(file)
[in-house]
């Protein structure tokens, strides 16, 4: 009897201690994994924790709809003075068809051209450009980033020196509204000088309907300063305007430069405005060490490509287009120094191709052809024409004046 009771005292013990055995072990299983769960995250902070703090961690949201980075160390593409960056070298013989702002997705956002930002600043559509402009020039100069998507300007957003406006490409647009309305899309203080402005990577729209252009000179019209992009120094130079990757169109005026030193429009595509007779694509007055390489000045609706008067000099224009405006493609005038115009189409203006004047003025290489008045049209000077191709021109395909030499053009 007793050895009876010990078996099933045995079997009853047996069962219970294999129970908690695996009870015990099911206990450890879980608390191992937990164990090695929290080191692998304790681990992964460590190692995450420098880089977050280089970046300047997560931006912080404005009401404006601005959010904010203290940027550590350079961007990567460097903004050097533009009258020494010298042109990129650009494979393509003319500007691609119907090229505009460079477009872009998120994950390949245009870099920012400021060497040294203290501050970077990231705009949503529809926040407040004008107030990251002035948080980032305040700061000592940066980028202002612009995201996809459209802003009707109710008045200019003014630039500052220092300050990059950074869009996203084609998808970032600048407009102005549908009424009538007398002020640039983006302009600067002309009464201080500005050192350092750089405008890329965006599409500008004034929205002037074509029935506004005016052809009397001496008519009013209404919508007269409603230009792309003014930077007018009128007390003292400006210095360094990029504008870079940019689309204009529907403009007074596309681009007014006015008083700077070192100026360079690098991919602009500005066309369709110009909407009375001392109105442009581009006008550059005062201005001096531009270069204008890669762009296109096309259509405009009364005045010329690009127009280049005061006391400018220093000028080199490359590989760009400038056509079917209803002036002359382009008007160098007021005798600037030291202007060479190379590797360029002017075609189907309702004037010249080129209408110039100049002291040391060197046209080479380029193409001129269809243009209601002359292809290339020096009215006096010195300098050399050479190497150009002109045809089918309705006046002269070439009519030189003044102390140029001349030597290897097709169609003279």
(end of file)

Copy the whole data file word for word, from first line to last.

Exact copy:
[in-house]
């Protein structure tokens, strides 16, 4: 009897201690994994924790709809003075068809051209450009980033020196509204000088309907300063305007430069405005060490490509287009120094191709052809024409004046 009771005292013990055995072990299983769960995250902070703090961690949201980075160390593409960056070298013989702002997705956002930002600043559509402009020039100069998507300007957003406006490409647009309305899309203080402005990577729209252009000179019209992009120094130079990757169109005026030193429009595509007779694509007055390489000045609706008067000099224009405006493609005038115009189409203006004047003025290489008045049209000077191709021109395909030499053009 007793050895009876010990078996099933045995079997009853047996069962219970294999129970908690695996009870015990099911206990450890879980608390191992937990164990090695929290080191692998304790681990992964460590190692995450420098880089977050280089970046300047997560931006912080404005009401404006601005959010904010203290940027550590350079961007990567460097903004050097533009009258020494010298042109990129650009494979393509003319500007691609119907090229505009460079477009872009998120994950390949245009870099920012400021060497040294203290501050970077990231705009949503529809926040407040004008107030990251002035948080980032305040700061000592940066980028202002612009995201996809459209802003009707109710008045200019003014630039500052220092300050990059950074869009996203084609998808970032600048407009102005549908009424009538007398002020640039983006302009600067002309009464201080500005050192350092750089405008890329965006599409500008004034929205002037074509029935506004005016052809009397001496008519009013209404919508007269409603230009792309003014930077007018009128007390003292400006210095360094990029504008870079940019689309204009529907403009007074596309681009007014006015008083700077070192100026360079690098991919602009500005066309369709110009909407009375001392109105442009581009006008550059005062201005001096531009270069204008890669762009296109096309259509405009009364005045010329690009127009280049005061006391400018220093000028080199490359590989760009400038056509079917209803002036002359382009008007160098007021005798600037030291202007060479190379590797360029002017075609189907309702004037010249080129209408110039100049002291040391060197046209080479380029193409001129269809243009209601002359292809290339020096009215006096010195300098050399050479190497150009002109045809089918309705006046002269070439009519030189003044102390140029001349030597290897097709169609003279």